Those bent on a positive spin will say that getting the U.S. into the FIFA U-20 World Cup is of greater relevance, since those players are much closer to getting first-team playing time for the clubs, as have Seattle right back DeAndre Yedlin and Galaxy forward Jose Villarreal. On the other hand, another member of the U.S. U-20 camp currently training in Southern California is Omar Salgado, whose struggles with poor form and injuries have limited his playing time with Vancouver.

Though the rapid of expansion of league teams from 12 to 19 since 2007 has theoretically opened up more spots for young American players, they also face stiffer competition for playing time under the league’s liberal allotment of foreign slots (eight per team, plus those acquired in trades) and favorable treatment of Homegrown Players who may play for another country, a la Honduran Andy Najar.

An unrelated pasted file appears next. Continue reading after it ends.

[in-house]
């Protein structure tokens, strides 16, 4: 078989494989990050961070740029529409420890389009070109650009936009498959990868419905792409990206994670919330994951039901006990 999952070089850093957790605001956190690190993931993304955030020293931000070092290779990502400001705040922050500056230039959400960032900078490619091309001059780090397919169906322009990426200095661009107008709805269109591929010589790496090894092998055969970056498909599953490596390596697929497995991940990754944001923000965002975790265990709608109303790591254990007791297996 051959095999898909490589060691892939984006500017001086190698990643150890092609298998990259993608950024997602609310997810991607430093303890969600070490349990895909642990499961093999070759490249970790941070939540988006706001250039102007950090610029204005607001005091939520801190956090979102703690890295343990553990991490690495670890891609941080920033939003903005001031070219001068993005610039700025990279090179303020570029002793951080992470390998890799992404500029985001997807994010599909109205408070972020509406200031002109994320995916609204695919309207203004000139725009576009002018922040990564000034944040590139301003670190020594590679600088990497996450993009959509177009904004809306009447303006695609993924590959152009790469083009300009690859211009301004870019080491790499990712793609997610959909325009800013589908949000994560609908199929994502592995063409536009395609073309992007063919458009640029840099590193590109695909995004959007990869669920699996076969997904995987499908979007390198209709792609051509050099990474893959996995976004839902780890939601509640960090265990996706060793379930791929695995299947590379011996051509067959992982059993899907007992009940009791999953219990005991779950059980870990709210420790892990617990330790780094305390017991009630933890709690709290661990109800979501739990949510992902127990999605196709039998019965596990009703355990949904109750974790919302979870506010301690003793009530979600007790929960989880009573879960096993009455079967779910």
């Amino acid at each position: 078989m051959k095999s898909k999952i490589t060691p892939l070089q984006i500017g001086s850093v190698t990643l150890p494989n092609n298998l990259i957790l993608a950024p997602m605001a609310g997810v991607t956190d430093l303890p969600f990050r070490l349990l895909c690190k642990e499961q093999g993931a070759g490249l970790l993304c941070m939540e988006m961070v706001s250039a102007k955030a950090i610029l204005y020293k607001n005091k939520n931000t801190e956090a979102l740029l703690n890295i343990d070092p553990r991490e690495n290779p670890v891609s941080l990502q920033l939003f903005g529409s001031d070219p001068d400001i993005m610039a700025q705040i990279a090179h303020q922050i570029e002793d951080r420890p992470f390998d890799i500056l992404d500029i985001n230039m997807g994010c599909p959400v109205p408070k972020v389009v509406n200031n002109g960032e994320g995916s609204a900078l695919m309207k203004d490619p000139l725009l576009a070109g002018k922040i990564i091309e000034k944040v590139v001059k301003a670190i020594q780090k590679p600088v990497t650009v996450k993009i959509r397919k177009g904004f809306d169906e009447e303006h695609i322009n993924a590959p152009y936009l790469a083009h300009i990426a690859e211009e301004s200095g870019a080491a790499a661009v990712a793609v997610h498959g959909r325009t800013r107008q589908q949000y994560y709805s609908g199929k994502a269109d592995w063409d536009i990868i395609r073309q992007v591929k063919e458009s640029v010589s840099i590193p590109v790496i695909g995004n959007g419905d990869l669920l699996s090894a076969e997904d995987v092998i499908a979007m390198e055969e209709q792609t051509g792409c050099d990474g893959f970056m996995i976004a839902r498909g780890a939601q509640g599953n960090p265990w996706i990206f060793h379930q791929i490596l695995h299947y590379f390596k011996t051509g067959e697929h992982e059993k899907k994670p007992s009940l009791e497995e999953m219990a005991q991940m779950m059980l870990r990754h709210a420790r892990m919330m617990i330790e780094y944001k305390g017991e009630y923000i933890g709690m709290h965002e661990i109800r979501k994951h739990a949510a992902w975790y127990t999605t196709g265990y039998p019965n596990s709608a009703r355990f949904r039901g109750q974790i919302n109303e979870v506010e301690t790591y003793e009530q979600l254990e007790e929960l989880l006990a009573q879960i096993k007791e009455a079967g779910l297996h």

When coaches such as Bruce Arena term the Olympic soccer tournament, which is mostly comprised of players 23 and younger, as a “youth competition,” they’re simply speaking the truth: the performances of younger players, no matter now talented and impressive, matched against their peers can skew opinions and evaluations in the wrong direction. Much of the soccer world still can’t understand how Freddy Adu’s dominance at the youth levels hasn’t translated to a solid pro career or consistent USA callups.

At the first-team club level, they are tested by players who are every bit as fast and strong, plus wiser and smarter. It’s the professional version of “playing up,” the youth soccer process of fielding players in higher age groups. If you want to trigger a loud, emotional, passionate argument amongst youth officials and administrators, just throw out the subject of playing up.